Video from miniDV tape to DVD question?

Tel boy

Active Member
Hi,
I’m very confused as to what is the best way to get footage from a mini DV tape to a DVD :rolleyes:

Below are the methods I know of…can anyone explain the differences between the two in terms of quality of the finished DVD?

Method 1
Connect the camcorder to a computer via firewire & transfer the footage…you now have the footage on the computer & can set about editing it etc…..When done burn a DVD from the computer....I believe this metod is very time consuming.


Method 2
Connect the camcorder to DVD recorder either by firewire or the AV connectors (Red White & Yellow) & burn a DVD of the footage.
Put the DVD in your computer & edit it…then burn the edited footage back to DVD....I believe this method is quite quick.


Thanks for any advice.
 

Andy98765

Distinguished Member
I would suggest, Firewire downloaded onto a PC.
Advantages.
1. The PC software recognises the breaks in your filming so editing is very straight forward.
2. It would take just as long to download to DVD recorder as the PC but no need to transfer to PC later with burnt DVD.
3. Finish DVD in the PC and create chapters, add a bit of music to quite scenes etc and also add any still photos to the end of the DVD so the whole DVD becomes the total viewing experience.

Disadvantages.

ERMMM, can not think of any unless you do not plan to edit your DV movie.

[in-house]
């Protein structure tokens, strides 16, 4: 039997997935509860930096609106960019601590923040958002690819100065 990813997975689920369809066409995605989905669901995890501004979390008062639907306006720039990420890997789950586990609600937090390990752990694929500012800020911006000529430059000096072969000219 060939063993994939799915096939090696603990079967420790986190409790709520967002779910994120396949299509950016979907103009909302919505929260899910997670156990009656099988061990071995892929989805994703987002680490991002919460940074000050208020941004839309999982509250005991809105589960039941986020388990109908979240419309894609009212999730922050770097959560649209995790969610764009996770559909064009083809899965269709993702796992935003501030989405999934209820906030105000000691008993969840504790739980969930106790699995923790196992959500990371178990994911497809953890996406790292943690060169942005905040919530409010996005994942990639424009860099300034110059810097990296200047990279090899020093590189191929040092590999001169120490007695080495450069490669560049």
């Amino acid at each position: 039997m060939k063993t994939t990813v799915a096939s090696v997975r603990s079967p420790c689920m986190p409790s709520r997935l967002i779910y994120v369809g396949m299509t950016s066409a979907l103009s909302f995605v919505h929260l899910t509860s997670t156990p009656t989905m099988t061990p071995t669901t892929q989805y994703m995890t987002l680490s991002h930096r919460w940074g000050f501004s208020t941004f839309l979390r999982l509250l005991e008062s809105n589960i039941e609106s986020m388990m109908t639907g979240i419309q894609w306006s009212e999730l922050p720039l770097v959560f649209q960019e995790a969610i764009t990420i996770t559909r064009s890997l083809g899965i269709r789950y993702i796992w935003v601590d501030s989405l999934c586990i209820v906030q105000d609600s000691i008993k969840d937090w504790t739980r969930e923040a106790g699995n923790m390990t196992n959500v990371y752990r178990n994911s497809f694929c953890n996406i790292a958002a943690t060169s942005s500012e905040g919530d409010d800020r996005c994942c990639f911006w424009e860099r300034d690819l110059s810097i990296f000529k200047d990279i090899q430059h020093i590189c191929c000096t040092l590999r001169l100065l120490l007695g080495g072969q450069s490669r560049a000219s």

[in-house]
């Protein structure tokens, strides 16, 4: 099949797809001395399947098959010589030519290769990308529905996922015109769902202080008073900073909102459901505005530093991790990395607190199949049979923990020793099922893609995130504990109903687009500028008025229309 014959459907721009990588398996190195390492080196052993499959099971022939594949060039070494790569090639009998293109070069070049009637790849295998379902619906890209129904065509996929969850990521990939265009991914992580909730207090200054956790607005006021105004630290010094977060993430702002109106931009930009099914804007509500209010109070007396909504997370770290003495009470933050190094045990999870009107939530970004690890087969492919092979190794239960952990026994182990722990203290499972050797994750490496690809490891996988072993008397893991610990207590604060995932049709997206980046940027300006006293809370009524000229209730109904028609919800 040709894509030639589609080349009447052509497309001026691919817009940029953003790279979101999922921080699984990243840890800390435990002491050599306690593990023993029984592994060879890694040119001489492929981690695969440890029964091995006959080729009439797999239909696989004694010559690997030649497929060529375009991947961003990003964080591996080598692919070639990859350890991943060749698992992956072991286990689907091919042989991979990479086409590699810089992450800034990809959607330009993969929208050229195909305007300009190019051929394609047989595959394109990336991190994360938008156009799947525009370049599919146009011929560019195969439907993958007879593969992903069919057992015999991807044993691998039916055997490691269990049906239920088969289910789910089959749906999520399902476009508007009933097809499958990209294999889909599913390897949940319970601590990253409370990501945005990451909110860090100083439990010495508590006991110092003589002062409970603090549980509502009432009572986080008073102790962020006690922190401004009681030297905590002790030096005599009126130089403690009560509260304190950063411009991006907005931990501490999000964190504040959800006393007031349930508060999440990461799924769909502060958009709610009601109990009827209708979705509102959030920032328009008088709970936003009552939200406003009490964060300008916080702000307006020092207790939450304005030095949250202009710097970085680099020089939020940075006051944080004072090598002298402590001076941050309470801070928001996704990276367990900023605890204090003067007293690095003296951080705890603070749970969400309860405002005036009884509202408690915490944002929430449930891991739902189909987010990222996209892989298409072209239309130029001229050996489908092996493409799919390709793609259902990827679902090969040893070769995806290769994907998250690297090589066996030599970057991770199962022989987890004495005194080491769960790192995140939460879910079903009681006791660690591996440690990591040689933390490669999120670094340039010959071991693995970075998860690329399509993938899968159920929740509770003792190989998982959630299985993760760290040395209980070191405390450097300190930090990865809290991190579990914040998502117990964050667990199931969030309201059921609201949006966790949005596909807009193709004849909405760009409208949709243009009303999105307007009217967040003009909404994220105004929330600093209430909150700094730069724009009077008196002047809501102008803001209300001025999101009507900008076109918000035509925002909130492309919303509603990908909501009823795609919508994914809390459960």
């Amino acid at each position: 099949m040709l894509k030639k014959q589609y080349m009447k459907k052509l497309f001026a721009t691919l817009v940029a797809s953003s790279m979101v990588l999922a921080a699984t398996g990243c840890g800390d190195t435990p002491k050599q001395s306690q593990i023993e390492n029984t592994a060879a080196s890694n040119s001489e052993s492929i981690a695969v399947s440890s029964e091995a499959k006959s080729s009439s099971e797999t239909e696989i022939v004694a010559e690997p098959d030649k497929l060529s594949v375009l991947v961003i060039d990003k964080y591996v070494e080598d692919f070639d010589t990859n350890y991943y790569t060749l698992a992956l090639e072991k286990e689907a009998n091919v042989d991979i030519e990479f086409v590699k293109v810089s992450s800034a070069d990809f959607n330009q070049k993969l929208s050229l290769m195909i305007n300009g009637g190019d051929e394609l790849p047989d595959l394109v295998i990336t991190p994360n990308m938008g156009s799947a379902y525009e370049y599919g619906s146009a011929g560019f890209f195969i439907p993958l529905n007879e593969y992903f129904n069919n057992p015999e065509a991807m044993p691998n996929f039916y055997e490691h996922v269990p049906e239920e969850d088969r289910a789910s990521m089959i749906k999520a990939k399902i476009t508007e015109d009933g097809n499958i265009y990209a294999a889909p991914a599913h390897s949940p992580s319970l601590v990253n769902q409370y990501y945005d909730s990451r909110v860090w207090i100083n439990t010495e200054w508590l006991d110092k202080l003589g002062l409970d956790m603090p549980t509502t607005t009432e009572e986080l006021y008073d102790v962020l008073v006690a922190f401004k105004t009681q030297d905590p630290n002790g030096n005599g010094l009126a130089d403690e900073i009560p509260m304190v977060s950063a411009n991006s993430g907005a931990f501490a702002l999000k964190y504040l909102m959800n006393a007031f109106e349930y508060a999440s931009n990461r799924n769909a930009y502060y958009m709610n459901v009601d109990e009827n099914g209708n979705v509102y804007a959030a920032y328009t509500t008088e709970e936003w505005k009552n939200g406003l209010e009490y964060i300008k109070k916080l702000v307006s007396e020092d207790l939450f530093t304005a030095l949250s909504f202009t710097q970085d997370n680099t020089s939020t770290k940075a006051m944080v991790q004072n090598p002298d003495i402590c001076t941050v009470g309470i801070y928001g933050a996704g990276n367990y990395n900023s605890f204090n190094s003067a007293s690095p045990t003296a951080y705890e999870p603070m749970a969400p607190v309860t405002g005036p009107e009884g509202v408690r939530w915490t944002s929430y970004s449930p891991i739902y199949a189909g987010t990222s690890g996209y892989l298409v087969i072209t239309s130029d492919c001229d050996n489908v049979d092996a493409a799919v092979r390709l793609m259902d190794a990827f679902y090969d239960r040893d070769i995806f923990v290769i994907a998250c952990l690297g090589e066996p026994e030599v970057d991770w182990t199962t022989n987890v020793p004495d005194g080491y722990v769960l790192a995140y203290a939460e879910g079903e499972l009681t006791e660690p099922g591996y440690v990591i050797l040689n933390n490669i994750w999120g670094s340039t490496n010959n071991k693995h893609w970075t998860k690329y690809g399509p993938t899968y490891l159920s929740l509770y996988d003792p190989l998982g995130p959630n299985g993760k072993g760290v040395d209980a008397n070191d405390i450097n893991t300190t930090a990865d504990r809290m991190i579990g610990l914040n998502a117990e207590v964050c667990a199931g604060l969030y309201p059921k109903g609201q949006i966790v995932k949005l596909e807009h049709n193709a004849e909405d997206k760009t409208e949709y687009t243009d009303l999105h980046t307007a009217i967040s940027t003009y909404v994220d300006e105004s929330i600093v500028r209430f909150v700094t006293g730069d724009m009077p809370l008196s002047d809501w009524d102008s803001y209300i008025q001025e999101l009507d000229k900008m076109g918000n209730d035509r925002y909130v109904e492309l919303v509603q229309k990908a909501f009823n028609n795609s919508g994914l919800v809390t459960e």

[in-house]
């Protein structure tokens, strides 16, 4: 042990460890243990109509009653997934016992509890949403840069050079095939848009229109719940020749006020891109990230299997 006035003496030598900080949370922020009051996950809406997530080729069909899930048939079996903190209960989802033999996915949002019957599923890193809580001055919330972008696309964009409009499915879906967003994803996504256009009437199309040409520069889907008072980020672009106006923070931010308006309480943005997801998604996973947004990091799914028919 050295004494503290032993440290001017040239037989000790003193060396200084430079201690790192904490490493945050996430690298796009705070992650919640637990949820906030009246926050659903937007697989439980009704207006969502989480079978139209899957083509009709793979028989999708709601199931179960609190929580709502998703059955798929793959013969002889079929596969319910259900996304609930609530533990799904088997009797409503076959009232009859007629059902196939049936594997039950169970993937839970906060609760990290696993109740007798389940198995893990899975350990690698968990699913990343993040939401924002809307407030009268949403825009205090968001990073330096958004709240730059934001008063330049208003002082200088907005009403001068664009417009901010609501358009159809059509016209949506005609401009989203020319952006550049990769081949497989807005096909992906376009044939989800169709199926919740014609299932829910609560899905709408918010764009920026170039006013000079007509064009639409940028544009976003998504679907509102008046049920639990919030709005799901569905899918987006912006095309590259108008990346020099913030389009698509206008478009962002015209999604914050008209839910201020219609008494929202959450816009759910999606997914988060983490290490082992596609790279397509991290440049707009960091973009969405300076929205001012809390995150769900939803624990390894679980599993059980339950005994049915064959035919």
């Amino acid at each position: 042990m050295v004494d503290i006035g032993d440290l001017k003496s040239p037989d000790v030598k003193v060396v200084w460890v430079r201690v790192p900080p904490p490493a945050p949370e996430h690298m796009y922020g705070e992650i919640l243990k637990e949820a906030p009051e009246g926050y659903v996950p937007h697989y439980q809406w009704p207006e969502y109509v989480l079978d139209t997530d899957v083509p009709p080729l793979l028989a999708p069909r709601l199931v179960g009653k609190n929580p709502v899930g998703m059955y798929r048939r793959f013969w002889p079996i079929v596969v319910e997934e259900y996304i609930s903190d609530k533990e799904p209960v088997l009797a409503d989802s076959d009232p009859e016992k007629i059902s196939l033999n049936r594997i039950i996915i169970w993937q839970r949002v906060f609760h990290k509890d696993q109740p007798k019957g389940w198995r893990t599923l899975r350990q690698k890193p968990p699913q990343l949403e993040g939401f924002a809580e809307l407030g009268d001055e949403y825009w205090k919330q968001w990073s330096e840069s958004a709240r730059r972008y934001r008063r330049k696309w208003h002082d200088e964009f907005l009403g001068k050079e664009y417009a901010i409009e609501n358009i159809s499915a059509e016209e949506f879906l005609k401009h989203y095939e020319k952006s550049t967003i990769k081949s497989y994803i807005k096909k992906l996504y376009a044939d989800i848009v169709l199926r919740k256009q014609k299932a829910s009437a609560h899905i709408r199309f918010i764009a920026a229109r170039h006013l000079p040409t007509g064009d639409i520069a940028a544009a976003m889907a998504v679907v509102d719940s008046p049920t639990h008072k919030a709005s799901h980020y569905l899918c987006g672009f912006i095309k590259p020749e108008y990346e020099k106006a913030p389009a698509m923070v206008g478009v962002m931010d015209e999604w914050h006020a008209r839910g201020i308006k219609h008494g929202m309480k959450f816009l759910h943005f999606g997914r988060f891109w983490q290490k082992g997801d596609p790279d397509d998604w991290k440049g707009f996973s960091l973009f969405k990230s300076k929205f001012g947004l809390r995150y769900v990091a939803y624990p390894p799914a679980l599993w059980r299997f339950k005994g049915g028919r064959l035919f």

I use Adobe Premiere and the software although not cheap gives excellent results and makes the whole process painless for me. Tried all the cheapies and the freebies, NO THANKS, I'll stick to good software.
 

Tel boy

Active Member
Hi, thanks for the advice.

I’m still a bit confused….

When you use method 1 the footage in the computer has to be converted from AVI so it can be burnt to a DVD (mpeg 2 I think)….this takes a long time.

If I used method 2 & then put the unedited DVD from the DVD recorder into the computer & import the footage into an editing suite to edit the footage, when I go to burn the edited footage back to DVD in the computer will it not burn the disk a lot faster as the footage will not have to be converted?
 

Andy98765

Distinguished Member
You try editing MPEG 2. When presented in Adobe premiere it inserts automatic breaks/chapters as each scene is downloaded, if the scene is no good just click delete and it will knit the scenes either side back together again.

Speed is dependant on your processor.

The only issue I had with Adobe premiere was to forget to set the default aspect ratio of my camera in the software to 16:9, after that never had to set again. I edit in the evening, I can then preview EXACTLY what the DVD will turn out like, put blank disc in PC, set to burn, go to bed and in the morning I have the finished result. On my PC a two hour film takes about 4 hours to complete.
 

MarkE19

Moderator
When you use method 1 the footage in the computer has to be converted from AVI so it can be burnt to a DVD (mpeg 2 I think)….this takes a long time.
Yes the footage does get compressed to MPEG-2 before burning to a DVD. However if you are doing a lot of editing, adding effects, backing music etc etc then it is better to be working with .AVI files as the PQ remains at 100%